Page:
Who doesn’t love a Love Heart sweet? We know what we love about Sweet Talk, but if you had to pick one special thing about your design, what would it be?
It comes with three bust fittings: one with a little shaping in the front that is intended to fit someone who generally gets a good fit in the standard sizes used by most shops and yarncraft patterns; one without shaping that is for someone who has a smaller bust or who finds standard sized clothing which fits most of their torso and arms is too loose in the bust area; and one with extra shaping for someone who finds standard sized clothing that fits elsewhere is too tight over the bust. It made me so happy to be able to write a pattern for publication in that way, to ensure it should work for more people. Even non-fitted tops like this can have annoying aspects if they don’t fit well, like being too short or long in front or not sitting/draping well or ending up with a bunch of crumpled fabric sitting around the wearer’s hips.
We adore that you included three different bust fittings in your pattern! It’s really important to us that patterns featured in our magazine fit every shape and size of body. With that in mind, how would you describe your design style?
Well, my goal is to create patterns for shapely, colourful, crocheted and knitted wearables with eye-catching details that are interesting and enjoyable to make. I like to include instructions for different versions and adaptations so makers can create something individual that suits and fits them well.
We completely agree, it’s the perfect mix of fun and easy to wear. Are there any other designer’s work that you really love?
Lots and not just crochet designers either. Anyone who designs or makes clothing for fashion or costume can be an inspiration. I love pretty, lacy textures, like those created by Kirsten Holloway Designs, interesting fabrics like those created by Klara Nilsson and designers who don’t feel bound by the conventions of how garments and their construction typically work, such as Olga Buraya-Kefelian. I also love seeing bold colour combinations and there are so many designers and makers who are fantastic at that: Moorit’s issue 4 includes some great examples.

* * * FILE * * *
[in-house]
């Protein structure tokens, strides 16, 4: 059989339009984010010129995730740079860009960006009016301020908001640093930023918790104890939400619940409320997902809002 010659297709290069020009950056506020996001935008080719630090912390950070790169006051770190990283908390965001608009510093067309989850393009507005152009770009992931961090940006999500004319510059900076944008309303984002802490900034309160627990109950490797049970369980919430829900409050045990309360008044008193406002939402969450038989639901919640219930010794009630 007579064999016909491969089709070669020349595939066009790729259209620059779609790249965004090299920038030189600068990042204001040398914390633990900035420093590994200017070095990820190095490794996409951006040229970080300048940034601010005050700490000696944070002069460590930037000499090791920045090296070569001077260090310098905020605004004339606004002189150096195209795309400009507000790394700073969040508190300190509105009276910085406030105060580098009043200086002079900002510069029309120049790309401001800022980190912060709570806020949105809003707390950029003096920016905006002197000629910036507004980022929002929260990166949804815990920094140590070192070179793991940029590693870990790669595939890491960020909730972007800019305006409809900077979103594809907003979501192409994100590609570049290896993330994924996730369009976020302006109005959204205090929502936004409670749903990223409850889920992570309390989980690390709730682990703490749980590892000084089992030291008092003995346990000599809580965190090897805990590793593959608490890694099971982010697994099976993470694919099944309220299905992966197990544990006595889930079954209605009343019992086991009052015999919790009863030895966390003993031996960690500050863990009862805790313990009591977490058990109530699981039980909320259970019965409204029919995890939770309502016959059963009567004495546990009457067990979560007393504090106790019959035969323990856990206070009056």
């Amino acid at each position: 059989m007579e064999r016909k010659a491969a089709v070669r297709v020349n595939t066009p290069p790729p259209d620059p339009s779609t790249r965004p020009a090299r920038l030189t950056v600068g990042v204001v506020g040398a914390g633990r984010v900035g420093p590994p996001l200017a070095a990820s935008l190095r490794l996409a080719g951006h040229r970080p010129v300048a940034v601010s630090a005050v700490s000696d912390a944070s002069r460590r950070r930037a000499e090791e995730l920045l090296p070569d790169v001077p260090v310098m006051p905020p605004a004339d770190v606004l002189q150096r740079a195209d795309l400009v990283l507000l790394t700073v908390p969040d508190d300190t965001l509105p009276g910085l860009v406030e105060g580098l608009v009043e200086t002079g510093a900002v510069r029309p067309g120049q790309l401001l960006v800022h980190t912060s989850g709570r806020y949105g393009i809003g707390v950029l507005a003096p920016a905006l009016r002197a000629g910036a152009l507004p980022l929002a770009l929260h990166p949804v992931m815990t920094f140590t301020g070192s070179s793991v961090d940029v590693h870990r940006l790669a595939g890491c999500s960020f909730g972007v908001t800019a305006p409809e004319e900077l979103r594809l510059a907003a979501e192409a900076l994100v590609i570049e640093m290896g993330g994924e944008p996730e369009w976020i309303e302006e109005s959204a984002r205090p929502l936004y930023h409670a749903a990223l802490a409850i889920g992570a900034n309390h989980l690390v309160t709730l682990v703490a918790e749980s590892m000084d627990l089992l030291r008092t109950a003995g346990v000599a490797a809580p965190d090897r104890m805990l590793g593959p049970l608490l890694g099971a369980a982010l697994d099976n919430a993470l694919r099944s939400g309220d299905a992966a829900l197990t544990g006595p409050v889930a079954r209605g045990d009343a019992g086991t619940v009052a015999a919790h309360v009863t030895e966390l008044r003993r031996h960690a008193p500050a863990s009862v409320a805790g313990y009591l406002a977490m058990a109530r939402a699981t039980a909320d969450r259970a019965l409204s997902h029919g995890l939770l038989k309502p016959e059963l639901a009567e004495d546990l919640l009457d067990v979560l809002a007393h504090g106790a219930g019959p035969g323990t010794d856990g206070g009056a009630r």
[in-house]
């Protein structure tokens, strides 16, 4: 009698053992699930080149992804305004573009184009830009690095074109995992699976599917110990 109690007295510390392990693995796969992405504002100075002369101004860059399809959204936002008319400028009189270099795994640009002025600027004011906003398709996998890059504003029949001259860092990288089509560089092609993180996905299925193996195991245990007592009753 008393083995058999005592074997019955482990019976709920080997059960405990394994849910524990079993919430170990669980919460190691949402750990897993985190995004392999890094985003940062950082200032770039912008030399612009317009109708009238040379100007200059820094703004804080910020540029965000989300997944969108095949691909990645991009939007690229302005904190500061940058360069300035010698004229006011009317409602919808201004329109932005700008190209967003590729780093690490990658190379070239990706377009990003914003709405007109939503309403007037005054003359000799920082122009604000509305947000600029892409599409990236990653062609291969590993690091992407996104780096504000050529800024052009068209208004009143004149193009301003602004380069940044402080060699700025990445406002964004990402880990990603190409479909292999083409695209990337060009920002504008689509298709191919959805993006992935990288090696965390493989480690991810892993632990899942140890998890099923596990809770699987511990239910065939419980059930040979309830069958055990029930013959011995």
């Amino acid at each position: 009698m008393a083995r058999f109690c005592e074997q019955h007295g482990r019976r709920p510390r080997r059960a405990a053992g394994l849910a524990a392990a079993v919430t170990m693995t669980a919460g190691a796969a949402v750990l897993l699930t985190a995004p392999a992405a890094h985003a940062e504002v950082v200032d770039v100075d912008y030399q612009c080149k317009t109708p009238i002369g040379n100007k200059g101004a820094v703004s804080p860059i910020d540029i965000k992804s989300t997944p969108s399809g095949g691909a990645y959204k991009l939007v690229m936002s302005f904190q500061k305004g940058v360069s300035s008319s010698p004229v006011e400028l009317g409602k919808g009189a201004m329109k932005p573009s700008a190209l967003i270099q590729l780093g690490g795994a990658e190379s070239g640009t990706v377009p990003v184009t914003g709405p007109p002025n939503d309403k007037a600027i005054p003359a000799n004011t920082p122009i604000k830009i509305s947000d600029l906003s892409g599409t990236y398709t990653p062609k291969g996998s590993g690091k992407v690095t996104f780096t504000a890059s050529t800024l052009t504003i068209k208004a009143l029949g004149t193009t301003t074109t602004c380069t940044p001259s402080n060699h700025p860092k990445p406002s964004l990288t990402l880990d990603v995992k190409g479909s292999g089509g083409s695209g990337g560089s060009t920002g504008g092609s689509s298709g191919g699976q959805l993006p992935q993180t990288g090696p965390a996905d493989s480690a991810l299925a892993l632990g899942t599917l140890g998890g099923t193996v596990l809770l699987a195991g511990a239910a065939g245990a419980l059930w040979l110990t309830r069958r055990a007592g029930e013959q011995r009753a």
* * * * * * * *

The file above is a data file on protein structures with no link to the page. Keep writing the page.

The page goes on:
We’re so nosey - do you have any future designing plans you can share with us?
Yes! Whilst I can’t share the details of patterns that I’m currently creating for book and magazine publishers or yarn suppliers until close to the publication date, I do have a few designs I’m hoping to publish independently over the next few months. Some will be available for free on my website or YouTube channel and others as downloadable files in my Ravelry and Etsy shops. They include a convertible pullover/cardigan; a decorative lace design that be used to create a hairband, choker or belt; several granny square designs with instructions for accessory projects included in each pattern; and a pattern in Tunisian crochet which has several garment options, including a corset, a belt and a waistcoat.
The part I enjoy most about working on a design that I’ll publish independently is being able to share my work in progress with those who enjoy my designs, for example in my newsletter and social media. My mailing list subscribers recently told me they wanted more insight into what I actually do day to day as a designer, so I’m considering ways to do that too, e.g. interactive live streaming with discussion as I make swatches and samples or do other aspects of my work.
Joanne, we’ve loved picking your brain and learning more about the inspiration and making process behind the delicious Sweet Talk!
Thank you so much for your time and such wonderful answers.